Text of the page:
Lake Norman & Mooresville

Junior earns top science award

To say Casey Rimland didn't like science in high school would be an understatement.

"I hated science in high school," she said. "I absolutely hated it."

She would never have predicted years later winning one of the most prestigious scholarships that can be given to an undergraduate with a talent in the sciences.

Rimland, 21, a junior at UNC Charlotte, made history recently, becoming the first UNC Charlotte student to be awarded the Barry M. Goldwater Scholarship. Named after U.S. Senator Barry Goldwater, the scholarship gives up to $7,500 each year for sophomores and juniors who show the promise of future contributions in the fields of mathematics, natural sciences or engineering.

Four other North Carolinians - from Duke University, Princeton University, UNC Chapel Hill and NC State University - were awarded the scholarship this year as well.

Princeton, Harvard and Duke universities hold the highest number of Goldwater Scholarship winners, with 64, 60 and 58 recipients, respectively. Of the more than 1,000 students nominated annually, only 275 go on to win the scholarship.

Rimland credits UNC Charlotte for its role in helping her discover her passion for the sciences.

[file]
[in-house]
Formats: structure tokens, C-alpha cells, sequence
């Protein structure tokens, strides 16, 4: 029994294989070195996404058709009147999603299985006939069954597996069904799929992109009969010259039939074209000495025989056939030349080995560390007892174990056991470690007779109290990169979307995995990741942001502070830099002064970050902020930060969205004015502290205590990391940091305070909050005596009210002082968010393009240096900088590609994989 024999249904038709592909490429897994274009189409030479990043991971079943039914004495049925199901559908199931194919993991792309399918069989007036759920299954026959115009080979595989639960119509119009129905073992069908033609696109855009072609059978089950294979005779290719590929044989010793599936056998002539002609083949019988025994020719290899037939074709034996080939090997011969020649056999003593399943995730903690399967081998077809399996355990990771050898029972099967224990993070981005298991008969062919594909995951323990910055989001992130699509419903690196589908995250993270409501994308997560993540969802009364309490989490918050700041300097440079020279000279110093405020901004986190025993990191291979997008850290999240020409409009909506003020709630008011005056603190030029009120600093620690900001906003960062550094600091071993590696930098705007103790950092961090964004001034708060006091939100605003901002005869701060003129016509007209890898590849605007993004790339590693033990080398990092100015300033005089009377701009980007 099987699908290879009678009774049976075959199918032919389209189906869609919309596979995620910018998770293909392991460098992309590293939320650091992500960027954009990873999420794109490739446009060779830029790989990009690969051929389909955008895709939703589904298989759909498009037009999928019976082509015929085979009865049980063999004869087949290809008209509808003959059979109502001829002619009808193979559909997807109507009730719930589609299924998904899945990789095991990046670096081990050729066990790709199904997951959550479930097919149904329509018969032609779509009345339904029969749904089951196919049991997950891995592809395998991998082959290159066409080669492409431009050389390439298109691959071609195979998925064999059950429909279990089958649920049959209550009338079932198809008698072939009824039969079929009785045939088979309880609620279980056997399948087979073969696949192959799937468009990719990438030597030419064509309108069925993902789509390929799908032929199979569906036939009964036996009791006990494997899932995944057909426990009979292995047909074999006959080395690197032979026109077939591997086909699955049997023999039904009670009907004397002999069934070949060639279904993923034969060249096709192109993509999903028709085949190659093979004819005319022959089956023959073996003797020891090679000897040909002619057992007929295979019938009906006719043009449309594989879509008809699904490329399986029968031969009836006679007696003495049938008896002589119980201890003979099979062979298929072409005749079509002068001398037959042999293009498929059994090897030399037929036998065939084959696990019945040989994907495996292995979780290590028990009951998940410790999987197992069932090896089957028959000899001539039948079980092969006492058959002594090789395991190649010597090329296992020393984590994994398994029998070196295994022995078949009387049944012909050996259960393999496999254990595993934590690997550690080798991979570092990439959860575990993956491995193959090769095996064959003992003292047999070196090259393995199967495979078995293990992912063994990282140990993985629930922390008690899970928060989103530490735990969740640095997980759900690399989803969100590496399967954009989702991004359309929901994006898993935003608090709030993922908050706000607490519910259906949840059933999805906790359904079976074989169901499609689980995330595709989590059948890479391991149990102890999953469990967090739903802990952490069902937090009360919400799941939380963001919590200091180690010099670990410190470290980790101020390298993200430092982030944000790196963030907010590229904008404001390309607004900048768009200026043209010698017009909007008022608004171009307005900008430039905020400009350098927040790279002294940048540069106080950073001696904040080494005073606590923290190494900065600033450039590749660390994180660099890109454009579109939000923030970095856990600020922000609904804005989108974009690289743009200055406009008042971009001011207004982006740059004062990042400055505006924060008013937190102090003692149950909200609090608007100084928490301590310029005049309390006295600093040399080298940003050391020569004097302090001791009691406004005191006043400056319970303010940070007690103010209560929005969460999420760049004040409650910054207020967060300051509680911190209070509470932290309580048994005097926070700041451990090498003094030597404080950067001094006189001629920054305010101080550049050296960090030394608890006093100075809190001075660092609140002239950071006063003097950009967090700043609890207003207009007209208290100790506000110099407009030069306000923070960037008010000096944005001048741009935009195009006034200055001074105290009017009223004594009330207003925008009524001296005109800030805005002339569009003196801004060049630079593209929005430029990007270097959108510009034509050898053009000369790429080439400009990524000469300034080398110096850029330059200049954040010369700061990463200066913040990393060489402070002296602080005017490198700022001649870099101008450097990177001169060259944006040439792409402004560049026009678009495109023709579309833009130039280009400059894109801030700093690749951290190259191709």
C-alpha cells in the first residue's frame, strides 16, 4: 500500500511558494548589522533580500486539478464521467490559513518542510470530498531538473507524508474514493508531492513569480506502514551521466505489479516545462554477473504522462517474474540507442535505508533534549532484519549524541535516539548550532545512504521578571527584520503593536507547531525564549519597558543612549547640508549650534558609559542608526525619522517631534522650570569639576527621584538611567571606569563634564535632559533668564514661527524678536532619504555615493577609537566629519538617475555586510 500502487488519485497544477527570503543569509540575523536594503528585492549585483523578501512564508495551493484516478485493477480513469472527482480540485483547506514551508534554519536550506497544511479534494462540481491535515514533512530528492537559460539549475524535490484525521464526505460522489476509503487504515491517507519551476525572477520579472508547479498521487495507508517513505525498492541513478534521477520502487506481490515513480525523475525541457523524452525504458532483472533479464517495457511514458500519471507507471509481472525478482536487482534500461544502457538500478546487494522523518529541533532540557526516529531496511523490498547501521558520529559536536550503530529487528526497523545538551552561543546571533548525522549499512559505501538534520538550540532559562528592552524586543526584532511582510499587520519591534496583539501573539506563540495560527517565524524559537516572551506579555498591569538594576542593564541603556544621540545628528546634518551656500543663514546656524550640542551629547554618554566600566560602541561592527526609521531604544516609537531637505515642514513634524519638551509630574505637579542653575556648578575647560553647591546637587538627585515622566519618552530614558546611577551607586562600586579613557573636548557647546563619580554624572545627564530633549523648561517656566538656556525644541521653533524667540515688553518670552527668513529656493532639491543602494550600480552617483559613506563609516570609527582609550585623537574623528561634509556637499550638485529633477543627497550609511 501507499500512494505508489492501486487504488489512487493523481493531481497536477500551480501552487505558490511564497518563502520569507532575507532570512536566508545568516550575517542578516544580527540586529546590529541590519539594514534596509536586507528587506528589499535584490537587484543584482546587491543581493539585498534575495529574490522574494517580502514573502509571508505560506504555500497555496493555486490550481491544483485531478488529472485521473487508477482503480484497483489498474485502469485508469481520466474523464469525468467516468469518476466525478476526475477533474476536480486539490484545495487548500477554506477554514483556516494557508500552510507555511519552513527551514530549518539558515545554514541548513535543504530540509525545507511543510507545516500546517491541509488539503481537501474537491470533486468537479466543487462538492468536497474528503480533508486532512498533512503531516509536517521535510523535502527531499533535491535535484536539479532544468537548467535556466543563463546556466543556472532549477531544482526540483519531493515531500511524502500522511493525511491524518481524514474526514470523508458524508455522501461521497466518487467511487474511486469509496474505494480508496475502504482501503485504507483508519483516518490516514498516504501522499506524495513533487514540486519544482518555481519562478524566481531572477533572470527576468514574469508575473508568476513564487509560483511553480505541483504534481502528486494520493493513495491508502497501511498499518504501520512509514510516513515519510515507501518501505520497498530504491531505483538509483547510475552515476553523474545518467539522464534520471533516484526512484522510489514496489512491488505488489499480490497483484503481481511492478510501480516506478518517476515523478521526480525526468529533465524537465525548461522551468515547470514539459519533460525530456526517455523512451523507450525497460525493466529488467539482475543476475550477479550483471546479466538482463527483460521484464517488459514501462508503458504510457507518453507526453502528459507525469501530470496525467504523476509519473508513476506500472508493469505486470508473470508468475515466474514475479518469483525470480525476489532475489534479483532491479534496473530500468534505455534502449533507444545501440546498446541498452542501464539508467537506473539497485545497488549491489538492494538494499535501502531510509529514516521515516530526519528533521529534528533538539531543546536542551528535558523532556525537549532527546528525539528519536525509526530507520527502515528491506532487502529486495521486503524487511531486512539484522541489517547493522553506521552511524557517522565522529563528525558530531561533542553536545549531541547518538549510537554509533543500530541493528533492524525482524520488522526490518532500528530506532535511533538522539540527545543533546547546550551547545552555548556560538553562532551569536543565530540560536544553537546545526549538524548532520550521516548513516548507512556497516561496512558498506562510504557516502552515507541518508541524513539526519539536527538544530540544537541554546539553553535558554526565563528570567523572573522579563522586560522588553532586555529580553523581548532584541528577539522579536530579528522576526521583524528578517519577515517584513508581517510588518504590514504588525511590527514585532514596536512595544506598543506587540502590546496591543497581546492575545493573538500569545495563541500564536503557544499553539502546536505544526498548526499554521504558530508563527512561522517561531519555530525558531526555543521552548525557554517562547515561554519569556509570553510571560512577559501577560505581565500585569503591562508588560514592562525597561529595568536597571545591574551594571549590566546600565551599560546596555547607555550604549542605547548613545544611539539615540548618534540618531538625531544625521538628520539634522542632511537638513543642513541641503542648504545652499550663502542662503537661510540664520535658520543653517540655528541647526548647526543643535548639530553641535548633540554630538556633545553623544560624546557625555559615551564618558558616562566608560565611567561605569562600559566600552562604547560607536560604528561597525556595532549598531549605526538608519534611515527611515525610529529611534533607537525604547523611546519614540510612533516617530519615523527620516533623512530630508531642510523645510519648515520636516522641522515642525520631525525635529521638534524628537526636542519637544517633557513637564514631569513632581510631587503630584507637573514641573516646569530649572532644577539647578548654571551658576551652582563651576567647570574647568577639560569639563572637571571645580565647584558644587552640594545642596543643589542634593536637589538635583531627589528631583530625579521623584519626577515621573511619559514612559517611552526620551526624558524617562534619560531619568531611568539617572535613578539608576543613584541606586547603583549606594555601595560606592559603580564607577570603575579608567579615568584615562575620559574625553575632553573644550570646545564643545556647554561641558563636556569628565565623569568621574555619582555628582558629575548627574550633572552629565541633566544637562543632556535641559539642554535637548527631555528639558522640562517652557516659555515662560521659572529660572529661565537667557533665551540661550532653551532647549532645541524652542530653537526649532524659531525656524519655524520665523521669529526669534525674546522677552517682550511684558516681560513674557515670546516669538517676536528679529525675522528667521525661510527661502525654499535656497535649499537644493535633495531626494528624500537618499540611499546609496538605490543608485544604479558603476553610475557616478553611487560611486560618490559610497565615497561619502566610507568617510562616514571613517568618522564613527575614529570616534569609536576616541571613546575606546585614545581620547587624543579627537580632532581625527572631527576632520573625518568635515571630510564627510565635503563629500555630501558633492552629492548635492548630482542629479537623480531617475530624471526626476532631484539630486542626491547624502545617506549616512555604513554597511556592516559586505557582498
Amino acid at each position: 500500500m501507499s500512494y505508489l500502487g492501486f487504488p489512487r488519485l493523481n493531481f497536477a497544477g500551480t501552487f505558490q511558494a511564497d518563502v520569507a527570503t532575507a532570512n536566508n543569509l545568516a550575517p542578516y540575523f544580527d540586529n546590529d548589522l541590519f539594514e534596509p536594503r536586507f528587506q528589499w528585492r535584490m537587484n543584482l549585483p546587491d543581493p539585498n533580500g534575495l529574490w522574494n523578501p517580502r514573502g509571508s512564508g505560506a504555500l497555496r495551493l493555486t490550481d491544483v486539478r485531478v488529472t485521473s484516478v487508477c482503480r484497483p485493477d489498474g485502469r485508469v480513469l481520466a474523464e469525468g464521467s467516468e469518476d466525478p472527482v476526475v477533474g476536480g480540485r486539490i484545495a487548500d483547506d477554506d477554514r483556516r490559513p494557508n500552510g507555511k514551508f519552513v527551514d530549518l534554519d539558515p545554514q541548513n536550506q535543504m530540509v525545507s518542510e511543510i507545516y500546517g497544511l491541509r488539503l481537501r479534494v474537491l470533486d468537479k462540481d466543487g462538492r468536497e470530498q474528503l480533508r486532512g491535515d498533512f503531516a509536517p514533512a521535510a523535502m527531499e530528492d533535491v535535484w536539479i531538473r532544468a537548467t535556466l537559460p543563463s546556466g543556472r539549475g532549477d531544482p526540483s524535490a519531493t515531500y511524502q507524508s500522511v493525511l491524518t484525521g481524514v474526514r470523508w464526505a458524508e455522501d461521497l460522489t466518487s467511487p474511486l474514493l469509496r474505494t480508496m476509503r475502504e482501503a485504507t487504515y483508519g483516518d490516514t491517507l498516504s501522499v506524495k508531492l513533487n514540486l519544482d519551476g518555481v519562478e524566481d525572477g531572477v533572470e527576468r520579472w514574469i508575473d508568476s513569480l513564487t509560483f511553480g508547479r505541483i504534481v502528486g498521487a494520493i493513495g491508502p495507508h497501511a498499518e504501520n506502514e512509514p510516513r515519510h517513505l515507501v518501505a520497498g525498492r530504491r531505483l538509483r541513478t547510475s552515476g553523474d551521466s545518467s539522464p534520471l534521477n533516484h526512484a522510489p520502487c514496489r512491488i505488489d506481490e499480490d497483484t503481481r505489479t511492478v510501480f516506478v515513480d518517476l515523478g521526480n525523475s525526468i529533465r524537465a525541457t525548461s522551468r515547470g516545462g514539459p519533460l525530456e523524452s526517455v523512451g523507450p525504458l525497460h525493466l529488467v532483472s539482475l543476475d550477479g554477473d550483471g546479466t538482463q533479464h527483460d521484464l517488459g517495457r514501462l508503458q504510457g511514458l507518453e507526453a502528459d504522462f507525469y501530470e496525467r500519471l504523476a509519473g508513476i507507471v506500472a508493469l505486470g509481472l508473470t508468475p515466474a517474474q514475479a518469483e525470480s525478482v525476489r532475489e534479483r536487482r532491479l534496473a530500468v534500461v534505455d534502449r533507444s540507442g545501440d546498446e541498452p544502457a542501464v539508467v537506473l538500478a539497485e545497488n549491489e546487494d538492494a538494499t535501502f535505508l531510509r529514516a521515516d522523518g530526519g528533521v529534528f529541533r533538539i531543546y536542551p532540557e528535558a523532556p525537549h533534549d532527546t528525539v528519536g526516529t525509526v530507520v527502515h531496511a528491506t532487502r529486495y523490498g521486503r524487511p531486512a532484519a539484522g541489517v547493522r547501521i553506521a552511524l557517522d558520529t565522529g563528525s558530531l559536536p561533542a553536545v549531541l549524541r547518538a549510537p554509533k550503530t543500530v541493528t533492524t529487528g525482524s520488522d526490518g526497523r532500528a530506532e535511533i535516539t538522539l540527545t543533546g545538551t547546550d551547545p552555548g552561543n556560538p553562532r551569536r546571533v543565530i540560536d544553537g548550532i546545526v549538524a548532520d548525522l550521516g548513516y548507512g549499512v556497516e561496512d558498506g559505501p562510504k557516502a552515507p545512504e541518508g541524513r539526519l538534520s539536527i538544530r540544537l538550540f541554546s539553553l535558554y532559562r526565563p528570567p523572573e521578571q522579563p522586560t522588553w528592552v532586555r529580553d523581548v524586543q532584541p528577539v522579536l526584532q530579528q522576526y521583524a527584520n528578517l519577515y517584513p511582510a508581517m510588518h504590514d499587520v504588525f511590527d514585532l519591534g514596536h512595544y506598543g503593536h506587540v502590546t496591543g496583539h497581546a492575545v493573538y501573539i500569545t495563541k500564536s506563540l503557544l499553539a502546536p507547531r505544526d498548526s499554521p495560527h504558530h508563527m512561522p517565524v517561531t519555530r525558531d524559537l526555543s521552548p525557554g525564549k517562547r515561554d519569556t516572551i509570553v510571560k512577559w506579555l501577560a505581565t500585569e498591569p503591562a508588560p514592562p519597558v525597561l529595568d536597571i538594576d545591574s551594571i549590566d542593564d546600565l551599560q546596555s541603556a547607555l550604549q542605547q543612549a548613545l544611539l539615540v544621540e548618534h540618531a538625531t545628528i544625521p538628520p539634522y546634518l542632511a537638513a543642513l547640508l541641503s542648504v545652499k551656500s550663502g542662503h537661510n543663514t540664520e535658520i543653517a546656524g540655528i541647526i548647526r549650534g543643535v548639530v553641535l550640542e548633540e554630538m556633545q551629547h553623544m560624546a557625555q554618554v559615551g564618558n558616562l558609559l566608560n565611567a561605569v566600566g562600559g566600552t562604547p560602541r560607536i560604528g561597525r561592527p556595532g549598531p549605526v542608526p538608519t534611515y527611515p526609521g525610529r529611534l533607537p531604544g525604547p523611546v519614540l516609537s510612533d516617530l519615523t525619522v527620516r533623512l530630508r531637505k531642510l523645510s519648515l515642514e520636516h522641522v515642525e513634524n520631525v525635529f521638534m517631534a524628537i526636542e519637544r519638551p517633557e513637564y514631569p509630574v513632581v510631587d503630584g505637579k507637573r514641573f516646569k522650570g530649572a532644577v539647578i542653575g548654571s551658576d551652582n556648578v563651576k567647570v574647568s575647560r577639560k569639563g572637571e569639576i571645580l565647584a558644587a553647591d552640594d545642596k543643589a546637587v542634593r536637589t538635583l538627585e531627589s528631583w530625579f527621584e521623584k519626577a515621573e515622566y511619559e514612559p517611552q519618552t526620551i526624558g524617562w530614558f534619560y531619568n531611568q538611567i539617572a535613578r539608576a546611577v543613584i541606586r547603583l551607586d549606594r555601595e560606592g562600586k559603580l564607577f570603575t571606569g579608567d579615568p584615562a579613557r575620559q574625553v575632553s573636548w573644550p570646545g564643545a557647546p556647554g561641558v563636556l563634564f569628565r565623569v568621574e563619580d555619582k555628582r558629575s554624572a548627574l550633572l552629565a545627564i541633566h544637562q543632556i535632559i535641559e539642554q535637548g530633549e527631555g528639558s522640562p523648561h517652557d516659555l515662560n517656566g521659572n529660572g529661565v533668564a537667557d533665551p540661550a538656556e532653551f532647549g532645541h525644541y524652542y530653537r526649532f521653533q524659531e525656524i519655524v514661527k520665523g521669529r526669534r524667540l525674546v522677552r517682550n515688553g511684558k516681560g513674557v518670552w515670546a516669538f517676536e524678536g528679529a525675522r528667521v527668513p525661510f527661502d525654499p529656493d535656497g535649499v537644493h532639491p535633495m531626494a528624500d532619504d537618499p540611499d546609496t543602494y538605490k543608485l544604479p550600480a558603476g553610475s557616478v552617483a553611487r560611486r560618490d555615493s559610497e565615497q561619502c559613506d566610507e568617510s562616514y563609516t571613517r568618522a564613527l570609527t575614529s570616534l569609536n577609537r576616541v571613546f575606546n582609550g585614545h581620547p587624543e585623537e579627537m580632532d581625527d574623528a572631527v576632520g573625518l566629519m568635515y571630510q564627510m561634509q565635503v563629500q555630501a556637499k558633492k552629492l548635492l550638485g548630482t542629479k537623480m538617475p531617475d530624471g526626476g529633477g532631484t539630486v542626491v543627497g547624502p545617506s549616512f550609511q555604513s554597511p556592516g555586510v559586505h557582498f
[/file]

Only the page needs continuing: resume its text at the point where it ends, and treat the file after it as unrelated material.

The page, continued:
While enrolled as a freshman in the psychology program, she found the inner-workings of the brain more fascinating than any other aspect of her coursework.

"I realized what I liked about it was the biology behind it," she said. "I liked learning about the parts of the brain."

Nominated for the scholarship in part on the merit of her scholarly level of research in chemistry, biology and psychology, Rimland has conducted a wide range of investigations in the sciences, from researching traumatic brain injuries to conducting studies on the relationship between genetics and cancer. Last summer, she traveled to Brazil to analyze the effects of weight-loss medications in the blood.

After graduation in May 2012, she intends to pursue a combined M.D./Ph.D. degree at either Wake Forest or Yale universities, and to eventually enter a career in biomedical research.